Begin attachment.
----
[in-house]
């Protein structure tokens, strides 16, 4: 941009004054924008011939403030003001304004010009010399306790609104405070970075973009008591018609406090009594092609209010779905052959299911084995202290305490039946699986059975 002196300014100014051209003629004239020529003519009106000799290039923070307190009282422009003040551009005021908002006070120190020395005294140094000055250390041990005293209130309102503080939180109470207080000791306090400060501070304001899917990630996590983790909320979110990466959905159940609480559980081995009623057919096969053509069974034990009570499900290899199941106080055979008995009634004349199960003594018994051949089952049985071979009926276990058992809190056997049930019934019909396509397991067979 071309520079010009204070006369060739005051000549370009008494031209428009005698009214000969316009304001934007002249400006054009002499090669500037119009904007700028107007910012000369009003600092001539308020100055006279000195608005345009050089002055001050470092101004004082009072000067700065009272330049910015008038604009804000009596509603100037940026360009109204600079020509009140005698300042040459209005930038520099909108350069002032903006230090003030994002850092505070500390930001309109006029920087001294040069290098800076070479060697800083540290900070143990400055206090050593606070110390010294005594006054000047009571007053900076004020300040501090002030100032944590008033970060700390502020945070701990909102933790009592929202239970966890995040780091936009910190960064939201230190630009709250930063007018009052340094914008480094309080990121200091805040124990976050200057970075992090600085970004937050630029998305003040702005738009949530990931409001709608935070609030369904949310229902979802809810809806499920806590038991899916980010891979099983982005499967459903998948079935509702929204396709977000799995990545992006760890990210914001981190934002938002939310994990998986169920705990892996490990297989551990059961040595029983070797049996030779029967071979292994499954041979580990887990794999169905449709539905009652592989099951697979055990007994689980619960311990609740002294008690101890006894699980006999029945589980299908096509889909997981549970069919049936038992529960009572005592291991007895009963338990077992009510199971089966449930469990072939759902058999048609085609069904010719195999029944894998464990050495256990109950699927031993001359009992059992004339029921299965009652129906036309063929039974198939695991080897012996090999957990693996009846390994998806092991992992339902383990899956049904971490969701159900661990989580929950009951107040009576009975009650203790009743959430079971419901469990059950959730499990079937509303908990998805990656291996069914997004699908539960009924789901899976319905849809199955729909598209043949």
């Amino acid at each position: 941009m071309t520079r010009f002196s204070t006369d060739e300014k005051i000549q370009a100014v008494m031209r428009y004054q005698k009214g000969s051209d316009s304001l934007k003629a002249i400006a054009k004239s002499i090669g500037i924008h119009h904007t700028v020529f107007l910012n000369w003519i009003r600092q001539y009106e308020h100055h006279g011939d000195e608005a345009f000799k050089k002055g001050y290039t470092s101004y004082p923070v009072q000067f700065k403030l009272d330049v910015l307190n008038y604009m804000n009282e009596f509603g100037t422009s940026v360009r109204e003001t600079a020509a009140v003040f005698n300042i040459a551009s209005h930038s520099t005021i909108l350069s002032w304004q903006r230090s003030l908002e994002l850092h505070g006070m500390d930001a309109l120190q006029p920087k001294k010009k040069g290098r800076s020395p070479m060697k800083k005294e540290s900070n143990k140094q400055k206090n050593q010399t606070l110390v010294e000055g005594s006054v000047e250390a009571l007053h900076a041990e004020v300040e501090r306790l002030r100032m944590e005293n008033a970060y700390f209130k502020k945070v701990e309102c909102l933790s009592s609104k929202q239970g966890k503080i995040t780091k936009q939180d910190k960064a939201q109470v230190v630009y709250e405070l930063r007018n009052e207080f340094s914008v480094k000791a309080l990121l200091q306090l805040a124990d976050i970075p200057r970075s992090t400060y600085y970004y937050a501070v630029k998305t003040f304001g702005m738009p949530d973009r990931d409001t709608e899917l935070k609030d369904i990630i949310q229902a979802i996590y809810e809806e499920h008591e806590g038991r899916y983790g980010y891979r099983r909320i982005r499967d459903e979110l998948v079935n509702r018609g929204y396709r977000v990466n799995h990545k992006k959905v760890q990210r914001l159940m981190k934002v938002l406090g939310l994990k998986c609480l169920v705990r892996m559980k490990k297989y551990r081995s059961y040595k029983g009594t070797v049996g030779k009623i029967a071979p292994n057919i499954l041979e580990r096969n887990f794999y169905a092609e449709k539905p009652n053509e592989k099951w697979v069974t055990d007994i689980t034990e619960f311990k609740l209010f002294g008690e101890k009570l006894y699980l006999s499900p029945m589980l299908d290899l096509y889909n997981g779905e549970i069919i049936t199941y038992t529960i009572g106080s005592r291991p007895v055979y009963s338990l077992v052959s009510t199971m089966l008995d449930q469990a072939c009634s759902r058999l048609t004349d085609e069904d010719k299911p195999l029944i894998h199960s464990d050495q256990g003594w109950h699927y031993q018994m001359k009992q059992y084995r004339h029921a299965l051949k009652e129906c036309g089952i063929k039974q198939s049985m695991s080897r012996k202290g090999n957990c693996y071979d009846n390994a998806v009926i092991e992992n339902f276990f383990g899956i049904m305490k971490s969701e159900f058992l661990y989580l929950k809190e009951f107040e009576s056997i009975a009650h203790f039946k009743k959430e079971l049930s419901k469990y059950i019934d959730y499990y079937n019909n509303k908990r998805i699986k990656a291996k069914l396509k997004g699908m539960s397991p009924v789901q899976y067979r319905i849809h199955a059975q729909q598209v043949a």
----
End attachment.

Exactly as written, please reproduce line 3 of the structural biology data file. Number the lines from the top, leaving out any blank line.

């Amino acid at each position: 941009m071309t520079r010009f002196s204070t006369d060739e300014k005051i000549q370009a100014v008494m031209r428009y004054q005698k009214g000969s051209d316009s304001l934007k003629a002249i400006a054009k004239s002499i090669g500037i924008h119009h904007t700028v020529f107007l910012n000369w003519i009003r600092q001539y009106e308020h100055h006279g011939d000195e608005a345009f000799k050089k002055g001050y290039t470092s101004y004082p923070v009072q000067f700065k403030l009272d330049v910015l307190n008038y604009m804000n009282e009596f509603g100037t422009s940026v360009r109204e003001t600079a020509a009140v003040f005698n300042i040459a551009s209005h930038s520099t005021i909108l350069s002032w304004q903006r230090s003030l908002e994002l850092h505070g006070m500390d930001a309109l120190q006029p920087k001294k010009k040069g290098r800076s020395p070479m060697k800083k005294e540290s900070n143990k140094q400055k206090n050593q010399t606070l110390v010294e000055g005594s006054v000047e250390a009571l007053h900076a041990e004020v300040e501090r306790l002030r100032m944590e005293n008033a970060y700390f209130k502020k945070v701990e309102c909102l933790s009592s609104k929202q239970g966890k503080i995040t780091k936009q939180d910190k960064a939201q109470v230190v630009y709250e405070l930063r007018n009052e207080f340094s914008v480094k000791a309080l990121l200091q306090l805040a124990d976050i970075p200057r970075s992090t400060y600085y970004y937050a501070v630029k998305t003040f304001g702005m738009p949530d973009r990931d409001t709608e899917l935070k609030d369904i990630i949310q229902a979802i996590y809810e809806e499920h008591e806590g038991r899916y983790g980010y891979r099983r909320i982005r499967d459903e979110l998948v079935n509702r018609g929204y396709r977000v990466n799995h990545k992006k959905v760890q990210r914001l159940m981190k934002v938002l406090g939310l994990k998986c609480l169920v705990r892996m559980k490990k297989y551990r081995s059961y040595k029983g009594t070797v049996g030779k009623i029967a071979p292994n057919i499954l041979e580990r096969n887990f794999y169905a092609e449709k539905p009652n053509e592989k099951w697979v069974t055990d007994i689980t034990e619960f311990k609740l209010f002294g008690e101890k009570l006894y699980l006999s499900p029945m589980l299908d290899l096509y889909n997981g779905e549970i069919i049936t199941y038992t529960i009572g106080s005592r291991p007895v055979y009963s338990l077992v052959s009510t199971m089966l008995d449930q469990a072939c009634s759902r058999l048609t004349d085609e069904d010719k299911p195999l029944i894998h199960s464990d050495q256990g003594w109950h699927y031993q018994m001359k009992q059992y084995r004339h029921a299965l051949k009652e129906c036309g089952i063929k039974q198939s049985m695991s080897r012996k202290g090999n957990c693996y071979d009846n390994a998806v009926i092991e992992n339902f276990f383990g899956i049904m305490k971490s969701e159900f058992l661990y989580l929950k809190e009951f107040e009576s056997i009975a009650h203790f039946k009743k959430e079971l049930s419901k469990y059950i019934d959730y499990y079937n019909n509303k908990r998805i699986k990656a291996k069914l396509k997004g699908m539960s397991p009924v789901q899976y067979r319905i849809h199955a059975q729909q598209v043949a």